Insurance Risk Management Study

The risks of doing nothing

The insurance industry is undergoing fundamental change, with significant consequences for the risk function. Disruptive forces—from medical breakthroughs to technological innovations—are reshaping society, business and the way insurers operate.


There can scarcely have been a more exciting time than right now to be in the insurance industry, and in the risk function in particular. But in this world of opportunities, complexities and uncertainties, what simple but powerful actions are available for CROs and their teams in the near term?

With the world in flux, some leaders are tempted to put their businesses into wait-and-see mode. This amounts to holding back major change while trying to assess the impact of technology disruption, new competitors, and complex threats and complications—such as economic protectionism, ransomware, persistently low oil prices and geopolitical risk from all corners of the world.

But the problem with the wait-and-see mode is that the risk of doing nothing could be greater than the risk of taking action—even when the best course is not certain. In our Accenture 2017 Global Risk Management Study: Insurance Report, we have identified six steps for all risk leaders to consider taking:

  1. Actively leverage internal knowledge

    Work to give risk professionals the time and freedom to achieve more, by automating drudgery and strongly defending the right initiatives. The function should continually challenge the company, and risk leaders should continually challenge the risk practice itself.

  2. Build a powerful risk radar

    Create and continually develop a dedicated emerging-risk working group that can identify and evaluate the nature of emerging risks and their potential impacts.

  3. Mix up the team

    Introduce confident generalists, experienced divisional leaders, and specialists from other fields into the risk function to create a more blended interdisciplinary team. Greater diversity—particularly of gender, age and nationality—can also add valuable new perspectives and strengthen the team.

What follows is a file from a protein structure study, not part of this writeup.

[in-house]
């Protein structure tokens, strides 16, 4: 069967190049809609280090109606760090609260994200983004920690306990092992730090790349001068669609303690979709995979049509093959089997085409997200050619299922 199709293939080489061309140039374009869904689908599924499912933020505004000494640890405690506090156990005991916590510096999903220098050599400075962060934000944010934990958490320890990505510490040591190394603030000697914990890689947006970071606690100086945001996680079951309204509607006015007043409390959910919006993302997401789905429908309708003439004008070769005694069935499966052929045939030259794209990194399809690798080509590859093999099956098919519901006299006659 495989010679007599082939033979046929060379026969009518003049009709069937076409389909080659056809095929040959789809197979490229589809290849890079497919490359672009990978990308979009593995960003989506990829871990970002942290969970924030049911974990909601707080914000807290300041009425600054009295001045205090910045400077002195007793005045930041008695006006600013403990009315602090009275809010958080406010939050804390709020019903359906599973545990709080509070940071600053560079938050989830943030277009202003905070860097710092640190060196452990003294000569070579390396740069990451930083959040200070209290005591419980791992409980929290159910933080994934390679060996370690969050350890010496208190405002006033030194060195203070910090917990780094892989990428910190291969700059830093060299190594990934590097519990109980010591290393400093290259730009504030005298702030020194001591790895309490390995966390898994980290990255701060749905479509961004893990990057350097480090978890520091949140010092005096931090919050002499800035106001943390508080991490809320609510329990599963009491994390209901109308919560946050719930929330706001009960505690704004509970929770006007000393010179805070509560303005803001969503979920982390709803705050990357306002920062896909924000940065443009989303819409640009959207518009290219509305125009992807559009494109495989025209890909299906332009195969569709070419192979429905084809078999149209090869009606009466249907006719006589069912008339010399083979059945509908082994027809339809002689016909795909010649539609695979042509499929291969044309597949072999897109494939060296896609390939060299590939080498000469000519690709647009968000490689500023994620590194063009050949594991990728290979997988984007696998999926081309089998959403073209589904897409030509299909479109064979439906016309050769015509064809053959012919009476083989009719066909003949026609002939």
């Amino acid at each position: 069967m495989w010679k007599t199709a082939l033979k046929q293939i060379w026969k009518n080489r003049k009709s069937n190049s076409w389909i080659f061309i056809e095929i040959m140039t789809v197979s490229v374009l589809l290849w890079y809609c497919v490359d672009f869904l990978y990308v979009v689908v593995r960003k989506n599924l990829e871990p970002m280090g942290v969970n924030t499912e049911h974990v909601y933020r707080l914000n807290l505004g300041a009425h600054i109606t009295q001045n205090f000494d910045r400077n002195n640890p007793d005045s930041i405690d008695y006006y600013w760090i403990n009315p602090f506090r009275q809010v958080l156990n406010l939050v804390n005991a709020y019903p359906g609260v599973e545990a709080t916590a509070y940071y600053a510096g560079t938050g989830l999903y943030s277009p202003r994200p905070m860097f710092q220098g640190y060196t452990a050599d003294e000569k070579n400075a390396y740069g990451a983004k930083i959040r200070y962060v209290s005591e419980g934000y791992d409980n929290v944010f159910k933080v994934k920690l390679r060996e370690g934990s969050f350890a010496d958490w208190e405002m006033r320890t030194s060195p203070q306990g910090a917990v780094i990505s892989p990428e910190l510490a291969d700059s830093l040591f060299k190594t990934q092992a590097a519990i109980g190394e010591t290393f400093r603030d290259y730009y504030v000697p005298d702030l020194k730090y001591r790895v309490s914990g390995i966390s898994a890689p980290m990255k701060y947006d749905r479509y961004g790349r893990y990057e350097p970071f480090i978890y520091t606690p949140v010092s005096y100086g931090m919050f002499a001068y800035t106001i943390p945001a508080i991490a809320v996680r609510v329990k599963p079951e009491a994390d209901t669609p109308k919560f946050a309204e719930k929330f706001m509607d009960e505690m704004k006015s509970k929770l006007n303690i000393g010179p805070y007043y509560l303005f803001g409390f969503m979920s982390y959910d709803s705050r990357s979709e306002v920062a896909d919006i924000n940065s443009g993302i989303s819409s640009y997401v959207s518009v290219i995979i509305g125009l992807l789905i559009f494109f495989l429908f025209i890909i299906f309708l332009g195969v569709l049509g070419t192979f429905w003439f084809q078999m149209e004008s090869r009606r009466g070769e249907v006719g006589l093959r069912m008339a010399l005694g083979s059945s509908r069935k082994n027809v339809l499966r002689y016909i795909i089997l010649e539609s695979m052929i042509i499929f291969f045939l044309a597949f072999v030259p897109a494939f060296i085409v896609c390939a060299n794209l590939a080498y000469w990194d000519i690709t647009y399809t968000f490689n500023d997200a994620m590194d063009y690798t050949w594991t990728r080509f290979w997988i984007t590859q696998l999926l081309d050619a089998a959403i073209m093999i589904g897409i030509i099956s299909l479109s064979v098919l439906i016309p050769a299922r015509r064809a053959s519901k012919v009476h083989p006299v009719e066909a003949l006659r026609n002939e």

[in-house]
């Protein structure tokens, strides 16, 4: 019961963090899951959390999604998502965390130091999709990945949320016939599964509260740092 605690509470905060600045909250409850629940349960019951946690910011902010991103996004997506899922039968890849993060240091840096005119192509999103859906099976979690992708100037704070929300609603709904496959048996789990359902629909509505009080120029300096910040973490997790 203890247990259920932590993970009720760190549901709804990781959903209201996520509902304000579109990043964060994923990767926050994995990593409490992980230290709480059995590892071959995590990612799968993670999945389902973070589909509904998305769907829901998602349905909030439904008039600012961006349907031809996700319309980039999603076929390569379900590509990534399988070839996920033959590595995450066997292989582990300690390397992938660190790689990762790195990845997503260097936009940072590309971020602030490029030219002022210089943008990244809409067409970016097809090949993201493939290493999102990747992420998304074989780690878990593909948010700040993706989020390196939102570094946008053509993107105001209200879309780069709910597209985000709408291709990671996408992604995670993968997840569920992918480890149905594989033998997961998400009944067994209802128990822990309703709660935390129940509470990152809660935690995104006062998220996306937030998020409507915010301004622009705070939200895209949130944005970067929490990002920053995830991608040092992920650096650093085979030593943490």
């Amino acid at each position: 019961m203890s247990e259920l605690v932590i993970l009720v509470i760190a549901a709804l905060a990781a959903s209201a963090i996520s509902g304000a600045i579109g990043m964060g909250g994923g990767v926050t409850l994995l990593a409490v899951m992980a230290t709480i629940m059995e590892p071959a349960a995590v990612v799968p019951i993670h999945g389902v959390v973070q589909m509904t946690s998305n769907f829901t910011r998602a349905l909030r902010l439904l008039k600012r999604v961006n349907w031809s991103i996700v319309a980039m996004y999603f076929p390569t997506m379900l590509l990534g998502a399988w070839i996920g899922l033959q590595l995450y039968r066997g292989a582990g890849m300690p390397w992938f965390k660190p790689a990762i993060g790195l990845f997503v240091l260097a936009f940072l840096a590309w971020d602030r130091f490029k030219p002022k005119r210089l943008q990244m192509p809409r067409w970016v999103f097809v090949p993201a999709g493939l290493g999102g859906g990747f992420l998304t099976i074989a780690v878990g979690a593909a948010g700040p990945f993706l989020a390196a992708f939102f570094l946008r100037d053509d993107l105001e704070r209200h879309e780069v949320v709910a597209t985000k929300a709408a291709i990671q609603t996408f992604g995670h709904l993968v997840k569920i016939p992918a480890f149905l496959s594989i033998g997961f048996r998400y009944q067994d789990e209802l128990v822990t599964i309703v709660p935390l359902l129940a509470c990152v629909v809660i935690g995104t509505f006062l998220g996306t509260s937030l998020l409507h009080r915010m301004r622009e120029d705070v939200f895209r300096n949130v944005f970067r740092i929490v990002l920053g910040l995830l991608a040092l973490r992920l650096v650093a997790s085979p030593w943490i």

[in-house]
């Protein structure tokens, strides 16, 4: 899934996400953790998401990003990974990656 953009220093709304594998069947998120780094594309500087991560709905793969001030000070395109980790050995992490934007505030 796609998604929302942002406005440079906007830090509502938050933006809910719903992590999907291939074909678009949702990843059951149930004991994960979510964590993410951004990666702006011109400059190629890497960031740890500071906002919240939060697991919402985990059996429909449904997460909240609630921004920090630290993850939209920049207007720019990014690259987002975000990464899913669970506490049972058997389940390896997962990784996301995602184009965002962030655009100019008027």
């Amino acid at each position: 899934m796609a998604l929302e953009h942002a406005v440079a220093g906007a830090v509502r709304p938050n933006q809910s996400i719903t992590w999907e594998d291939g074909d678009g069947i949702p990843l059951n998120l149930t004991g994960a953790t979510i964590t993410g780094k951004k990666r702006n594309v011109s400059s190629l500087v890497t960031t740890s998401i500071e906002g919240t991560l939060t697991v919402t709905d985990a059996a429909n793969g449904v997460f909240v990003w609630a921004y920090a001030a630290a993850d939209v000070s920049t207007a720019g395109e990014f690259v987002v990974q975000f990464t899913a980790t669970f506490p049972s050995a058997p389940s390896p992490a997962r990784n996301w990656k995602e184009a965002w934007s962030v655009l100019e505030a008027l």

4. Report to the top

    Whether risk is officially part of finance or any other department, risk leaders need a channel through which they can routinely engage directly with the CEO and other members of the C-suite as necessary. This allows risk to have suitable influence, builds trust and facilitates integration with the business.

  5. Boost risk processes

    Increase the rigor of operational risk management and create a more effective and impactful operational risk committee that includes IT, compliance, legal, audit and vendor members.

  6. Get closer to the business

    Position risk as a trusted partner and get the function involved in decision-making instead of just being informed afterwards. Drive and campaign for better links between the company’s risk appetite and the risks managed by the function, and provide an overall risk perspective.

Be cool-headed, but be bold

Risk should set an example for the rest of the firm by taking cool-headed actions despite swirling uncertainty and frequent surprises. Whether it is a case of being more proactive about hedging equities or just carrying out more experiments to test impacts on the risk profile, the risk function should be active, bold and unafraid to innovate. Doing nothing can create the biggest risk of all.